The other day, I was reading some misguided blathering from a young freelancer about why moustaches are staging a mostly ironic comeback. She concluded the trend (including jewelry and stickers) wasn't jocular at all, and had almost nothing to do with style, but was instead an expression of a longing for things to slow down and regain shades of 'simpler times'. No, there wasn't really an argument, not as such. Nor was there much humour, as such. I do not believe the absence of either to have been intentional. Out of a sense of charity to the author, I shall assume this was an exercise in seeing whether or not highschool journal entries, written after a bowl or three, are acceptable as paid opinion pieces in today's dying newspaper industry.

Before coming up with a poor excuse for someone submitting nonsense like this to the only daily newspaper in a major metropolitan area without dying of shame, I remember thinking, "This is all wrong," a sentiment I sti…

Why my drawings are as they are:

As a child, I had several drawing instructors.  I had a huge crush on one of them.  She was a talented cartoonist with fine arts training. Smart, cute, a no-harness and no help kind of rock climber before it was cool to go off and break your leg, she listened to early eighties metal and let me draw whatever I wanted to. I still have the sketchbook and card she made me for my birthday one year.  I pretty much hated my other art teachers. They had no interest in helping me realize my comicbook dreams.

Still, I guess I did okay under them.  In 1990, a pastel of mine sold for $125. After agent and gallery fees, this netted me $75 (which, at age nine, was still a lot).  My mom reinvested the cash into my classes. I was dismayed.

A few years later, I received some some of the most serendipitous advice I have ever been given. A family friend, who worked as an editor at DC Comics, looked over my sketches and suggested I avoid taking any art classes.  I was so pleased by this, I almost forgave…

Self Extension

In many martial arts, there is a sort of pervasive holism. The mind, body, and soul must be of a piece;  weapon and wielder must be one; it even helps to think of the bricks one is about to break as part of oneself. The studios I attended as a child all stressed the place of the student as a part of the school, and the school as a part of the community.  Each move imparts a greater understanding of the art, illuminating the self, which in turn assists in acquisition of the art. Self improvement is a duty of the student to the master, the school, and the community, whose qualities are reflected in the student. Implicitly, each thing dovetails into all things, becoming a unity.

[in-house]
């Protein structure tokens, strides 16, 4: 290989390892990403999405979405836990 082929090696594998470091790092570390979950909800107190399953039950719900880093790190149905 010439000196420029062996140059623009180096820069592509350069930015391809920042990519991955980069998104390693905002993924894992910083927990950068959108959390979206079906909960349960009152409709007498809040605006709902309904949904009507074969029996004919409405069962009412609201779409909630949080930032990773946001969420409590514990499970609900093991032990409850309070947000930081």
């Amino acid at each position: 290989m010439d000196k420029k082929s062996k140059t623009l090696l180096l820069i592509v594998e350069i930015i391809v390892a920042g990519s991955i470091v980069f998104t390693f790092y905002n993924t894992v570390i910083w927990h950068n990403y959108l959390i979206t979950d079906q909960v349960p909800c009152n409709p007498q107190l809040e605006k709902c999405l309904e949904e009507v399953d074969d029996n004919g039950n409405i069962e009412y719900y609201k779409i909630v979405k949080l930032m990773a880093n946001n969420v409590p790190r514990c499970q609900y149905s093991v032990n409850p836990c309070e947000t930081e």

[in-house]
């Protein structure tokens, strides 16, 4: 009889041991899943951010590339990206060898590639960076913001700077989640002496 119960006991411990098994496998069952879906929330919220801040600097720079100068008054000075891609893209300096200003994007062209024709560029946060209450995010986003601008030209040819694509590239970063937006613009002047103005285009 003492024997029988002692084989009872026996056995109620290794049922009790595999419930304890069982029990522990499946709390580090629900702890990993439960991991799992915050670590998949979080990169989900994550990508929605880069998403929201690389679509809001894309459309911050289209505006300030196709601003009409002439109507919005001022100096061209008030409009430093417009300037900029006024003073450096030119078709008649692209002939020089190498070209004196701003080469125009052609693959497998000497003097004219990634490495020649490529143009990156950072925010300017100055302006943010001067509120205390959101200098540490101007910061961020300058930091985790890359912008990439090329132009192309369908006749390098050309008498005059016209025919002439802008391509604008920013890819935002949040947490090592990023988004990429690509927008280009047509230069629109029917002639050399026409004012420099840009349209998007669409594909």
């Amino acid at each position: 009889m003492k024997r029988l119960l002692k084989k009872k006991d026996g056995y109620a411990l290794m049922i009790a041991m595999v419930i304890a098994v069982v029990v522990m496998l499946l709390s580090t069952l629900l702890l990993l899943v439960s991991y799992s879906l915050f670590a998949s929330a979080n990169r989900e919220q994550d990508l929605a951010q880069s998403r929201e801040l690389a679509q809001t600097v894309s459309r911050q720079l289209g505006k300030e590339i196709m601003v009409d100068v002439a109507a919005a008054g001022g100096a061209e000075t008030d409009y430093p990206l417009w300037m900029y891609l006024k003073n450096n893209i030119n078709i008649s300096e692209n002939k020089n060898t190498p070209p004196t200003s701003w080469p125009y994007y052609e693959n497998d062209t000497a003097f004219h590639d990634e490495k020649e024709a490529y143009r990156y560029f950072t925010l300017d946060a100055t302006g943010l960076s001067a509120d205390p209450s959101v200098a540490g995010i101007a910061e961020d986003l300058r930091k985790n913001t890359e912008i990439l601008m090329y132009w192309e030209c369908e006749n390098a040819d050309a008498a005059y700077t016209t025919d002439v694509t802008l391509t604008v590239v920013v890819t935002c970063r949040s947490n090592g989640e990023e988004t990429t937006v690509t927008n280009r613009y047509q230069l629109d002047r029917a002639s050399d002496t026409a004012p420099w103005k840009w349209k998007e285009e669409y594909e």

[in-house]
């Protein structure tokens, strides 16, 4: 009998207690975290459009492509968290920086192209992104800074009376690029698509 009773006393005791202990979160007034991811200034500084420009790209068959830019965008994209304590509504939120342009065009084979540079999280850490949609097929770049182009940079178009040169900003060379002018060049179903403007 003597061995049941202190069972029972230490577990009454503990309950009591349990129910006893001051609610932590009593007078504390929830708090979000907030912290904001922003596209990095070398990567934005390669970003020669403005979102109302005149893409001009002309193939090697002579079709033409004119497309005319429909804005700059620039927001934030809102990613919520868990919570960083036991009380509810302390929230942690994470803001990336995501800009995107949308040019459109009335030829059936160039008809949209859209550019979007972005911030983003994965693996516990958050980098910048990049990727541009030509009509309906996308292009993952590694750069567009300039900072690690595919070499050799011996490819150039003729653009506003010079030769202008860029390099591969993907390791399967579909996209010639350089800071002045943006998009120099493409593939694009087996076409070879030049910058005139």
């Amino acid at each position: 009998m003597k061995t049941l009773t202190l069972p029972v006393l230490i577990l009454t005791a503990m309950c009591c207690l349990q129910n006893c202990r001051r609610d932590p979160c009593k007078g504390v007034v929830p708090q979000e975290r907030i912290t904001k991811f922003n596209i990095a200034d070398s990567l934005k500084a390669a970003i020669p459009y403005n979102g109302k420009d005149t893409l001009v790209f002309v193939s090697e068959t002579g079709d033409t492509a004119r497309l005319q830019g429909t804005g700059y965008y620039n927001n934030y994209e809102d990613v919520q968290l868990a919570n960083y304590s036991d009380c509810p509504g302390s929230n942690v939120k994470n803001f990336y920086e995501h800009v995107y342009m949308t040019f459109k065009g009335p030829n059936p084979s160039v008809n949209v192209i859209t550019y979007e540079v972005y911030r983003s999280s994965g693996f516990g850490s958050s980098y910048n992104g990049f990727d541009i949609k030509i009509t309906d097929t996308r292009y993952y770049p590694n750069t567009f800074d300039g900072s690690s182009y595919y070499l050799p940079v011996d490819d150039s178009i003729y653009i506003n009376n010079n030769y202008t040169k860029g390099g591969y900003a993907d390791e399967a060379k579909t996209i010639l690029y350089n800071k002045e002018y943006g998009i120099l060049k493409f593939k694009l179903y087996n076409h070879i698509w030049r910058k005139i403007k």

A similar line of thought exists in behaviorist psychology and philosophy, which (to simplify) holds thought to be action, and the components useful and conducive to mindful action  (i.e. thought) to be an extension of the mind. As I understand it, Andy Clark claims this makes us all 'natural cyborgs', wh…

Overheard at a bus stop

Featuring teenagers1, 2, and 3,  playing hooky and waiting for a bus to downtown  Seattle.

1-  Is that the 31?
2- We could take the 31.
3- Where's it go?
1- Mongolia.
2- Mongolia?
3- Ha.  It says 'Magnolia'.
1- Well I couldn't--it was at an angle, so I--it looked like 'Mongolia'.
3- Isn't that a type of teriyaki?
1- I think it's a place. Isn't it some kind of place?
2- That's in, like, West Seattle.

I could have put on some music. Instead, I listened to this.  ... For those who don't know, Magnolia is a neighborhood in Seattle. Neither it, nor Mongolia can be found in West Seattle.